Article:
Is data the new currency of marketing? The answer seems to be “yes”

In the era of technological innovation, data is the currency, and every startup, challenger brand and legacy retailer needs it to provide better customer experiences and close more sales. 

At Advertising Week New York 2019, data was at the forefront of almost every conversation, session and panel. As more brands see the apparent advantage DTC brands have through data collection and activation, they’re focusing more on putting the customer at the epicenter of every interaction.

Whether it was spoken about on stage or said between attendees while they sipped their drinks and waited for speakers, it was clear that data is everything to marketers today.

1. Scaling personalization requires good data and tech

We’ve all seen how the technology landscape has substantially shifted in the past two decades—and its enormous effect on the customer experience. The steady incline of innovation has been paramount to successfully build authentic 1:You relationships at scale. Putting the customer first is correct—but to do that at scale you need to know everything about each customer.

DTC brands like Glossier have excelled in this regard. Ali Weiss, SVP of marketing at the beauty power brand, said during a panel discussion, “Technology enables us to scale one-to-one personalization,” noting that every channel is important to holistically match customer touchpoints.

“Data and technology fuel that authentic connection,” she added. “You can build authentic one-to-one relationships at scale if you’re building the right tools and experiences to believe that.”


Ali Weiss SVP Marketing, Glossier and Maureen Sullivan COO, Rent the Runway, chat about how they connect with consumers during an Advertising Week New York panel, “New rules for a consumer-led world.”

And their approach is working.

Glossier often sees their brand and products passed up generationally—younger generations share the brand with their parents and grandparents. This is unique in the beauty industry, as beauty products and brands are traditionally passed down from mother to daughter as opposed to going the other way. The brand connection to Glossier is strong, and it shows in how their customers choose to share it.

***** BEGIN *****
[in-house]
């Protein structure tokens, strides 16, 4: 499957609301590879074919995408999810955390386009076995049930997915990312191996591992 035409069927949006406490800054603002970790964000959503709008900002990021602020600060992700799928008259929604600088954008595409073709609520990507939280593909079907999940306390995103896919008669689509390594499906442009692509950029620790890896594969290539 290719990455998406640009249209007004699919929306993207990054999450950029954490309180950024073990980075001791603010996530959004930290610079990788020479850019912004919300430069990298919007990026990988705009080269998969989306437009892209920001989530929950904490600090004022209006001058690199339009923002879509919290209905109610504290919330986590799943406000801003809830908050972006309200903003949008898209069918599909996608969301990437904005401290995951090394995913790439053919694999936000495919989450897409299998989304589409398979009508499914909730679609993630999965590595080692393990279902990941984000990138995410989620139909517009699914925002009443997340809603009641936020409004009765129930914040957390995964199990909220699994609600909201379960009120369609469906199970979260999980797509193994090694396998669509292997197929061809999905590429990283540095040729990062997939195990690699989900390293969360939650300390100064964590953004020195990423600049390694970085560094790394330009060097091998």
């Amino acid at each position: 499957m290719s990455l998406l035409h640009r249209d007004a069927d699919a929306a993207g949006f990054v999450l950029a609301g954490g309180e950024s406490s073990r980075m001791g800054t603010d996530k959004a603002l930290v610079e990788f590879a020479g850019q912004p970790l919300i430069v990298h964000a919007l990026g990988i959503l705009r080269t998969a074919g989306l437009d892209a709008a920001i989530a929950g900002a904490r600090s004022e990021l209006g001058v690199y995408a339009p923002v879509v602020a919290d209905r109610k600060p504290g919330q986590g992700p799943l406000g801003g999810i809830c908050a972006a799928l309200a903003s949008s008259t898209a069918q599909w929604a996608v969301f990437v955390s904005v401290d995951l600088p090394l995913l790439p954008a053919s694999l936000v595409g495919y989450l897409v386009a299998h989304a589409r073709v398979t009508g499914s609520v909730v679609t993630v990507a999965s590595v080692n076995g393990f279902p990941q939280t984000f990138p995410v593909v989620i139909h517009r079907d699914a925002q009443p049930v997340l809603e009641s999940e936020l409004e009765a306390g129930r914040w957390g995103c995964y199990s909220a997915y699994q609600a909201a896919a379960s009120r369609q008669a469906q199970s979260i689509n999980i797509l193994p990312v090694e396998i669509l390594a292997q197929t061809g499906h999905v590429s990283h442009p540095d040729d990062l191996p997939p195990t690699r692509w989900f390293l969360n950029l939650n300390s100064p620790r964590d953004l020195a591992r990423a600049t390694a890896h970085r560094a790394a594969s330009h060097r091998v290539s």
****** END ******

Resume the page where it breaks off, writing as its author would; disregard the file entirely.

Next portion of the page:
In another panel session on personalization, Oded Benyo, president of Epsilon-Conversant, echoed a similar sentiment. “You have to have great data to even be able to talk about personalization, but then you have to be able to activate it too,” he said.

Data is important, but the activation channels and how it’s used are equally important.

2. Feedback fuels DTC customer centricity

In the data world, direct to consumer (DTC) brands are winning because they place the customer in the center, creating data and feedback loops. The loop fuels the entire machine, allowing the DTC brand to adjust the product and offering based on customer feedback.

This was a catalyst for Rent the Runway. In a panel session, Maureen Sullivan, COO of the high-end clothing rental company, noted how transformative customer reviews have been for getting people to try their service, which was totally new for women when they started out.

They launched reviews of individual clothing items around 2013, which was a controversial topic at the time because designer brands don’t typically have reviews of their clothing (if they sell through their website at all).

Since then, reviews have been the #1 driver of conversion since real women want to hear from other women on what fits—and what doesn’t live up to the expectation.

“It set us back with the brand and designer community, but our CEO believed that was the experience that would matter to our community,” Maureen stated. And she noted that now, the designer community is benefiting from the reviews and producing certain items specifically for Rent the Runway.

Glossier’s Weiss also noted the importance of customer feedback to influence the brand and product. She talked about a feedback loop from the brand to the product to the experience, which pulls from digital, offline and product-based experiences. This, in turn, creates data to influence brand changes, then product updates, then more experiential information. “The voices of the customers are so much louder than the voice of the brand could be,” she said.

To build on that, Stacey Hawes, data practice president at Epsilon-Conversant, noted that understanding who your customers are is very much about understanding each individual. “It’s relevancy and personalization, but it’s really about emotion,” she said. “You can’t figure that out without the right data at the core to understand who they are.”